You’ve probably seen the video of a diver being approached (and according to some) attacked by a shark on YouTube. The incident happened in the Cayman Islands, and the diver, Jason Dimitri, surfaced unharmed. He was culling for lionfish, an invasive species, when it happened. Most divers enjoy shark encounters, and rightfully so. Most sharks you’ll meet will be non-aggressive. They will keep their distance, and some might be curious enough to come closer. A few might show some level of aggression, however, and how we respond critically affects the encounter’s outcome. Sharks are wild animals, and just like the wrong behavior with the wrong dog might result in a bite, so too our behavior matters when we encounter a shark. A number of experts, including those from The Shark Trust, offer the following suggestions for safe behavior around sharks.
1. Remain calm
It’s quite common to be nervous, but don’t let it affect your behavior around sharks to the point where you panic and start moving erratically. Sudden, erratic movements may provoke a shark, just as they might with a dog.
2. Swim purposefully towards the surface, the reef, or the bottom
If sharks are common in the area, or you spot them from the surface, swim quickly and purposefully to the bottom or the reef. Most sharks hunt for prey either in the water column or at the surface, so don’t linger unnecessarily there. The same rule applies to your ascent: swim to the surface quickly and leave the water as soon as you reach the surface. Of course, always respect your maximum safe-ascent rate and don’t forget your safety stop.
Avoid spearfishing around sharks, as the blood can attract or provoke them. If you’re spearfishing and sharks arrive in the area, consider dumping what you’ve caught and ending the dive.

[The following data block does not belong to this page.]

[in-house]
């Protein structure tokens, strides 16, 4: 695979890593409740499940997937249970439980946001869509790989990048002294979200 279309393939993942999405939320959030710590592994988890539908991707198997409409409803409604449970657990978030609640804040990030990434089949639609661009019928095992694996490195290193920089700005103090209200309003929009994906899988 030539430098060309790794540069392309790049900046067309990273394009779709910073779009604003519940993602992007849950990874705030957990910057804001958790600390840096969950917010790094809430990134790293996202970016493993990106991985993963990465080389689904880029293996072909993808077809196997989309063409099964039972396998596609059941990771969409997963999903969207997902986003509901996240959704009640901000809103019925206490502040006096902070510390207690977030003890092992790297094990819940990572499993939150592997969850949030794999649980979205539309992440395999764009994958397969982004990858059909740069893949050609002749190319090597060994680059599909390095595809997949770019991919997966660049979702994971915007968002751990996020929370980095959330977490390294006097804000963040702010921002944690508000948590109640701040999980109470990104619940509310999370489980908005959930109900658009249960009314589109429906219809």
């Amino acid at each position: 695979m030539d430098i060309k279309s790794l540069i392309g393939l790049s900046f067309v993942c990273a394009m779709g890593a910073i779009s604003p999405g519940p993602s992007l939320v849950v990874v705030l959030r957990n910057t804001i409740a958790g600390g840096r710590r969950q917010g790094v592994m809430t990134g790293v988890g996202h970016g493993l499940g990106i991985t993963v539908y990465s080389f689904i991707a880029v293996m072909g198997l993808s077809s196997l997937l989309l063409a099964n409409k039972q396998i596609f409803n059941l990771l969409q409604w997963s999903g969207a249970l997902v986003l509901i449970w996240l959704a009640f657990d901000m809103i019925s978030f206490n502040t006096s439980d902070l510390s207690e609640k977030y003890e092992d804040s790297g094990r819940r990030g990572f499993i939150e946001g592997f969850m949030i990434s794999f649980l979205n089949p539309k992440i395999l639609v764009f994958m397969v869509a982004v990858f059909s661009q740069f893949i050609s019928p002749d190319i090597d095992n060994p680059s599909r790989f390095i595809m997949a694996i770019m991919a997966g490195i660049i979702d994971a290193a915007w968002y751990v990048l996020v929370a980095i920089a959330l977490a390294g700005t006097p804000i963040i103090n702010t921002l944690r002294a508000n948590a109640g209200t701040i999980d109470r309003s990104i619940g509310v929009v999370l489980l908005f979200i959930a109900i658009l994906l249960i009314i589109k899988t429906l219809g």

4. Avoid bling
Brightly colored gear or flashy metal gear can also attract sharks, so avoid wearing these items when diving in sharky waters. Matte or dark metal is fine, as is blue or black gear and wetsuits.
5. Never pursue a shark
This might seem painfully obvious, but many divers actually do this. Often, they want that perfect photograph of a shark, and as the shark moves away, they swim after it. However, the shark may attack in an act of self-defense. Respect the shark’s space and let it move away. Diving in areas where there are sharks is typically not in itself a risky activity, as long as you heed local requirements and advice, and use good judgment.
Jason Dimitri is fully aware of this, as he states in the comments of his now very popular YouTube video: “I want to make it clear that I am hunting lionfish to help protect the reef from the destruction that they cause. The shark was acting in his natural environment. I have no ill will toward him and will get back in the water and continue to protect the reef for future generations. I would strongly encourage anyone out there to donate to reef.org or other organizations to help protect our reefs, sharks and the beautiful creatures in them.”